Asana, Pranayama, Mudra and Bandha.: 1
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The Vajra mudrā "thunder gesture" is the gesture of knowledge.  An example of the application of the Vajra mudrā is the seventh technique (out of nine) of the Nine Syllable Seals. Mudra is used in the iconography of Hindu and Buddhist art of the Indian subcontinent and described in the scriptures, such as Nātyaśāstra, which lists 24 asaṁyuta ("separated", meaning "one-hand") and 13 saṁyuta ("joined", meaning "two-hand") mudras. Mudra positions are usually formed by both the hand and the fingers. Along with āsanas ("seated postures"), they are employed statically in the meditation and dynamically in the Nāṭya practice of Hinduism.
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Stutley, Margaret (2003) . The Illustrated Dictionary of Hindu Iconography (First Indianed.). New Delhi: Munshiram Manoharlal Publishers. ISBN 81-215-1087-2.This mudra is used in representations of Gautama Buddha and Amitābha. Sometimes the dhyāna mudrā is used in certain representations of Bhaiṣajyaguru as the "Medicine Buddha", with a medicine bowl placed on the hands. It originated in India most likely in Gandhāra and in China during the Northern Wei. There are numerous hand gesture mudras in yoga. Each of the hand gestures is based on the concept of the five elements as they relate to one's fingers. This article is about the use of mudra in Indic religion. For other uses, see Mudra (disambiguation). A 10th century Chola dynasty bronze sculpture of the Hindu god Nataraja ( Shiva) posing various mudras Indian Buddha Shakyamuni statue making the bhūmisparśa or "earth witness" mudra, c. 850 12th-century Japanese scroll showing different mudra gestures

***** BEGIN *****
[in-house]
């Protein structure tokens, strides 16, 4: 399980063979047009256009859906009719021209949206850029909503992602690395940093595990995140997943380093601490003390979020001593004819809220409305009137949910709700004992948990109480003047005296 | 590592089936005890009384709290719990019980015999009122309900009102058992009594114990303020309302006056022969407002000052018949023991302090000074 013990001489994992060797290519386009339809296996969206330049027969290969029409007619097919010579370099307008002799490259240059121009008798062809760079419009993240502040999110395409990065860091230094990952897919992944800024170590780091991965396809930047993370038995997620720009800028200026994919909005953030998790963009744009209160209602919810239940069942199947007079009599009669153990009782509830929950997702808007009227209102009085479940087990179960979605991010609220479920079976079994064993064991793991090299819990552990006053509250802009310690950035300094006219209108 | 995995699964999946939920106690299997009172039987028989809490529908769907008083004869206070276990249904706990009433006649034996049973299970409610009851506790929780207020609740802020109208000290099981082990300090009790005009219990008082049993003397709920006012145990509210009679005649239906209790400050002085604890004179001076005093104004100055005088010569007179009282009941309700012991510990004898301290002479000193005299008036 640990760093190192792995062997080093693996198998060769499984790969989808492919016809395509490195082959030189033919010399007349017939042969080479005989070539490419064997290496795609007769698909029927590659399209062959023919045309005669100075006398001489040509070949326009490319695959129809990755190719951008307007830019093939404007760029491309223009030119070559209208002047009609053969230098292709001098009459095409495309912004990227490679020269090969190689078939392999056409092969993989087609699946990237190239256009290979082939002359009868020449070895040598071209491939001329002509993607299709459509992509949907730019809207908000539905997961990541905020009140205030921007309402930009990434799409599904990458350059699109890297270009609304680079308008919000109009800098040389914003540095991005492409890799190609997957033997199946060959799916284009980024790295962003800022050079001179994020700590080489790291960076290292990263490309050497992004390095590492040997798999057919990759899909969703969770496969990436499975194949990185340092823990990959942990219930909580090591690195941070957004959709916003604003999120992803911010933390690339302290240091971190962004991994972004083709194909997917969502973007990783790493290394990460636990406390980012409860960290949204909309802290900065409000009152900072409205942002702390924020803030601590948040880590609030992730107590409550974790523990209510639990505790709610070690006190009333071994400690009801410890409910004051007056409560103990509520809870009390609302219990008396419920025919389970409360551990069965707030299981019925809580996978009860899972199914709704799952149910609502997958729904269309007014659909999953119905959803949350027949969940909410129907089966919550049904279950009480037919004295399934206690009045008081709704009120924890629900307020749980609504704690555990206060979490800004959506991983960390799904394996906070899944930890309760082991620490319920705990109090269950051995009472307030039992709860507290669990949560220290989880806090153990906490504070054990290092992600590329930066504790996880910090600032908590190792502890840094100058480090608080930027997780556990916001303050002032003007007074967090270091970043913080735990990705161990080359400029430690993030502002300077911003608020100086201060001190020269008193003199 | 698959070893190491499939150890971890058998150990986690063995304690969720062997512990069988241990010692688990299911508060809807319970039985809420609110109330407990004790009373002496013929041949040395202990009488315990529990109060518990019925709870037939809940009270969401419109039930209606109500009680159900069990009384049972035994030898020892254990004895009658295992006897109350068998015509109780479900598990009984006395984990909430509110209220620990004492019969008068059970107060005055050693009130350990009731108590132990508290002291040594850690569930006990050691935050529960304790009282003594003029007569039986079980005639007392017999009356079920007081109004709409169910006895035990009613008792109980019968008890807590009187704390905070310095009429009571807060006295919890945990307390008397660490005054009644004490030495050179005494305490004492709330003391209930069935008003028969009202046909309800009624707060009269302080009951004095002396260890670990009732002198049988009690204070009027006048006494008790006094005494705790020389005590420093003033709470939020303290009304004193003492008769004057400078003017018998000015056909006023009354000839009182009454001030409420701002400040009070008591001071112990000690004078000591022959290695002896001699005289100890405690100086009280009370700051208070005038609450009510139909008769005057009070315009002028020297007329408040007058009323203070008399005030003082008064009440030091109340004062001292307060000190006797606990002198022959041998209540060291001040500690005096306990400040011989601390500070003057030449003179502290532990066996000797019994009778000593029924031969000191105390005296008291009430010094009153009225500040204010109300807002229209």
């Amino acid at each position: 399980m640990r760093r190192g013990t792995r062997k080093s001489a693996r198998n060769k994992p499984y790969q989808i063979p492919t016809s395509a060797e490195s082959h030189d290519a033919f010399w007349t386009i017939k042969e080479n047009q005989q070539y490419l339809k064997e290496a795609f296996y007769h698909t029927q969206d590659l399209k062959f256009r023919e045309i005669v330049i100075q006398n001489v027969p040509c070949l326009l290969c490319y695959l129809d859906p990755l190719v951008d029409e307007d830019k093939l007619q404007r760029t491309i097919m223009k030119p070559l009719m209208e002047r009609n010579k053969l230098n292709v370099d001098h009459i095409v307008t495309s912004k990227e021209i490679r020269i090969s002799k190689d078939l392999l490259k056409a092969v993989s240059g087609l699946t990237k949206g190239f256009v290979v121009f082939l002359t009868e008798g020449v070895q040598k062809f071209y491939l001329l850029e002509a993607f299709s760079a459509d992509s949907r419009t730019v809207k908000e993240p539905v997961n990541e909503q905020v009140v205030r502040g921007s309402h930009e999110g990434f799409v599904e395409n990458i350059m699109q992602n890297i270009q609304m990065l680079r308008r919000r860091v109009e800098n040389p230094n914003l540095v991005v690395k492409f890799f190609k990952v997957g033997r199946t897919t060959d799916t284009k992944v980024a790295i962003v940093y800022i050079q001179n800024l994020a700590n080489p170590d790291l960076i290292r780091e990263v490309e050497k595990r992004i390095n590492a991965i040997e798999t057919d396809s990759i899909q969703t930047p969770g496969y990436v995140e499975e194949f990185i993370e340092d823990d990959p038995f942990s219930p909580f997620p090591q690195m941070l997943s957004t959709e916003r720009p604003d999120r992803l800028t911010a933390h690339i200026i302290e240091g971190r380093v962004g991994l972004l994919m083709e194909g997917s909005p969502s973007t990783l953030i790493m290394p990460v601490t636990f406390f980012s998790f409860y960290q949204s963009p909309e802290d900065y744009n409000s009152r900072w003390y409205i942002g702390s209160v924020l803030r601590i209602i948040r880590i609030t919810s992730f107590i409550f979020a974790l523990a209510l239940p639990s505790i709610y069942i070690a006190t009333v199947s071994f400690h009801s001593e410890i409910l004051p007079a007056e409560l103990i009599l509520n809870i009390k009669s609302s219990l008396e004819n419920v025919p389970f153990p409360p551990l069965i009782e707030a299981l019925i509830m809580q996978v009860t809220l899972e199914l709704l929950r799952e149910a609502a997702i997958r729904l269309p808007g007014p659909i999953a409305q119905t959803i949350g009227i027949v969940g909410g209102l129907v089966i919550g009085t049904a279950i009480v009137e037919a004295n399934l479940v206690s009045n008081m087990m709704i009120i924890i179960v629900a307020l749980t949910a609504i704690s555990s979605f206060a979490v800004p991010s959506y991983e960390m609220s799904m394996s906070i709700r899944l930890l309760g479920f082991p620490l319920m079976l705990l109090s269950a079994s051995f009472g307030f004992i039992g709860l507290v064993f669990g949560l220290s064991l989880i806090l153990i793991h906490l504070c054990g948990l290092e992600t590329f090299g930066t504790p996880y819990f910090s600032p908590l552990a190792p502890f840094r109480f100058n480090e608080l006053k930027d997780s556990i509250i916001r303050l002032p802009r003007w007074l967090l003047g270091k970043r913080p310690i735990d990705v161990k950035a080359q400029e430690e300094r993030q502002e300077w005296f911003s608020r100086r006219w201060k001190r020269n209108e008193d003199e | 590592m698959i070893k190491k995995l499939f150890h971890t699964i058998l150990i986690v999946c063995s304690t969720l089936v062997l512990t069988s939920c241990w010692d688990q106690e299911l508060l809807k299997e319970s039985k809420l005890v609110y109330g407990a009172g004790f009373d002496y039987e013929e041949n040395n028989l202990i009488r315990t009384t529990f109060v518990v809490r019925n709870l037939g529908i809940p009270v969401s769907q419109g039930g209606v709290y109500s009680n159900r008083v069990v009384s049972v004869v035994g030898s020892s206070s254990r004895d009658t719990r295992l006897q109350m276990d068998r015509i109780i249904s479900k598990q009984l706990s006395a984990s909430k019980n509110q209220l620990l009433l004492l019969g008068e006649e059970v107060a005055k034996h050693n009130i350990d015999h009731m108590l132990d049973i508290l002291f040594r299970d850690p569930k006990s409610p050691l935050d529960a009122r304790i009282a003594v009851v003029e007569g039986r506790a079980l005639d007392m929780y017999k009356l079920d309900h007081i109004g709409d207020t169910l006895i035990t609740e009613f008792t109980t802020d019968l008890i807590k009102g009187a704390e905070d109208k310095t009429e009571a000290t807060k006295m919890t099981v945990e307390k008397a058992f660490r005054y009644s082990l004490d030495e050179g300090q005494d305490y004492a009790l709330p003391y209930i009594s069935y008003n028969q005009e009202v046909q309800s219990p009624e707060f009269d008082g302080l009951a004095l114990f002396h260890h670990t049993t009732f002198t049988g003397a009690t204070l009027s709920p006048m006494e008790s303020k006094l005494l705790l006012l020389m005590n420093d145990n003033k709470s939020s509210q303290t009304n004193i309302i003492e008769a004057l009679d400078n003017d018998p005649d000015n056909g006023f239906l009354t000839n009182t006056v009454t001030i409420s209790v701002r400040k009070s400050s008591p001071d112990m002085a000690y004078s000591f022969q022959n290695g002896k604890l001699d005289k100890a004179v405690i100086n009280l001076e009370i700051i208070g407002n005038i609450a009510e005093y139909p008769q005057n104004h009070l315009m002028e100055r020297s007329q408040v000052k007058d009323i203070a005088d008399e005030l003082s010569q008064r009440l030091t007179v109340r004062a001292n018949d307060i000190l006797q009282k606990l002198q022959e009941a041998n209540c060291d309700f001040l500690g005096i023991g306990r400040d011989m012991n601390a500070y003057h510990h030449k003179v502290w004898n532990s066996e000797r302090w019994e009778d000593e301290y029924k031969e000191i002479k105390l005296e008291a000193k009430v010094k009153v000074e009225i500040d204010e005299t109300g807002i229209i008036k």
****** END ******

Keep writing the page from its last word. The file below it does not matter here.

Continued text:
Mudras And Prana The 7 Basic Mudras To Balance The Chakras And Chakras Mudras And Prana The 7 Basic Mudras To Balance The
a b Saraswati, Satyananda (1997). Asana Pranayama Mudrā Bandha. Munger, Bihar India: Bihar Yoga Bharti. p.422. ISBN 81-86336-04-4. In Indian classical dance and derived dances (such as Khmer, Thai or Balinese),  the term "Hasta Mudra" is used. The Natya Shastra describes 24 mudras, while the Abhinaya Darpana of Nandikeshvara gives 28.  In all their forms of Indian classical dance, the mudras are similar, though the names and uses vary. There are 28 (or 32) root mudras in Bharatanatyam, 24 in Kathakali and 20 in Odissi. These root mudras are combined in different ways, like one hand, two hands, arm movements, body and facial expressions. In Kathakali, which has the greatest number of combinations, the vocabulary adds up to c. 900. Sanyukta mudras use both hands and asanyukta mudras use one hand.  In Thai dances, there are 9 mudras.
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https://www.google.co.in/books/edition/Mudras_of_Yoga/NacaAwAAQBAJ?hl=en&gbpv=1&dq=chin+mudra&printsec=frontcover K. Rangaraja Iyengar: The World of Mudras/Health Related and other Mudras. Sapna Book house, 2007. ISBN 9788128006975.